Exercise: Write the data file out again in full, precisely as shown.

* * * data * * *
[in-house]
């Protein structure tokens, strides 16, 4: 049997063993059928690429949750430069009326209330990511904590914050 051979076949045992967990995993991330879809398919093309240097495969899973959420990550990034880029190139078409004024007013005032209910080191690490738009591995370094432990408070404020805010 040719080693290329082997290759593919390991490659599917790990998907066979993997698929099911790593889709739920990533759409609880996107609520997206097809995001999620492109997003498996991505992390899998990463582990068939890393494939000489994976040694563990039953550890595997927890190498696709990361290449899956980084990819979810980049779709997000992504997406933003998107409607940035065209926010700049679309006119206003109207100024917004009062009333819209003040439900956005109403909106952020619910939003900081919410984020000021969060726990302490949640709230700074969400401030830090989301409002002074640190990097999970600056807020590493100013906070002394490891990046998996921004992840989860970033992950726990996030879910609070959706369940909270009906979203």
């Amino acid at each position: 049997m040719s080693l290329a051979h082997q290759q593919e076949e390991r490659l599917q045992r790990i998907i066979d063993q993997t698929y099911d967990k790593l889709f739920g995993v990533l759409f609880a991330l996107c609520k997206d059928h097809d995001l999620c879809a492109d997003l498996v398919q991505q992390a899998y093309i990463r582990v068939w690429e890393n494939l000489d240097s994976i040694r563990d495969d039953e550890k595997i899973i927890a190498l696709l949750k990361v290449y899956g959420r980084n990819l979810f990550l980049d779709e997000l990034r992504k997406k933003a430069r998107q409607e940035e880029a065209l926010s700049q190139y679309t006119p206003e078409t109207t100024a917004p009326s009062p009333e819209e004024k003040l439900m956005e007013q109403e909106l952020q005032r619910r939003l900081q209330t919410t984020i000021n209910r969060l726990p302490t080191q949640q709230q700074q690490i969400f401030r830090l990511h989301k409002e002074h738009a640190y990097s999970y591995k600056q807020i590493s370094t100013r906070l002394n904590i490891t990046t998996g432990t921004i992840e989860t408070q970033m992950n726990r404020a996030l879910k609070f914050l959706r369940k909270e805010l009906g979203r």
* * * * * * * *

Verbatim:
[in-house]
């Protein structure tokens, strides 16, 4: 049997063993059928690429949750430069009326209330990511904590914050 051979076949045992967990995993991330879809398919093309240097495969899973959420990550990034880029190139078409004024007013005032209910080191690490738009591995370094432990408070404020805010 040719080693290329082997290759593919390991490659599917790990998907066979993997698929099911790593889709739920990533759409609880996107609520997206097809995001999620492109997003498996991505992390899998990463582990068939890393494939000489994976040694563990039953550890595997927890190498696709990361290449899956980084990819979810980049779709997000992504997406933003998107409607940035065209926010700049679309006119206003109207100024917004009062009333819209003040439900956005109403909106952020619910939003900081919410984020000021969060726990302490949640709230700074969400401030830090989301409002002074640190990097999970600056807020590493100013906070002394490891990046998996921004992840989860970033992950726990996030879910609070959706369940909270009906979203």
């Amino acid at each position: 049997m040719s080693l290329a051979h082997q290759q593919e076949e390991r490659l599917q045992r790990i998907i066979d063993q993997t698929y099911d967990k790593l889709f739920g995993v990533l759409f609880a991330l996107c609520k997206d059928h097809d995001l999620c879809a492109d997003l498996v398919q991505q992390a899998y093309i990463r582990v068939w690429e890393n494939l000489d240097s994976i040694r563990d495969d039953e550890k595997i899973i927890a190498l696709l949750k990361v290449y899956g959420r980084n990819l979810f990550l980049d779709e997000l990034r992504k997406k933003a430069r998107q409607e940035e880029a065209l926010s700049q190139y679309t006119p206003e078409t109207t100024a917004p009326s009062p009333e819209e004024k003040l439900m956005e007013q109403e909106l952020q005032r619910r939003l900081q209330t919410t984020i000021n209910r969060l726990p302490t080191q949640q709230q700074q690490i969400f401030r830090l990511h989301k409002e002074h738009a640190y990097s999970y591995k600056q807020i590493s370094t100013r906070l002394n904590i490891t990046t998996g432990t921004i992840e989860t408070q970033m992950n726990r404020a996030l879910k609070f914050l959706r369940k909270e805010l009906g979203r």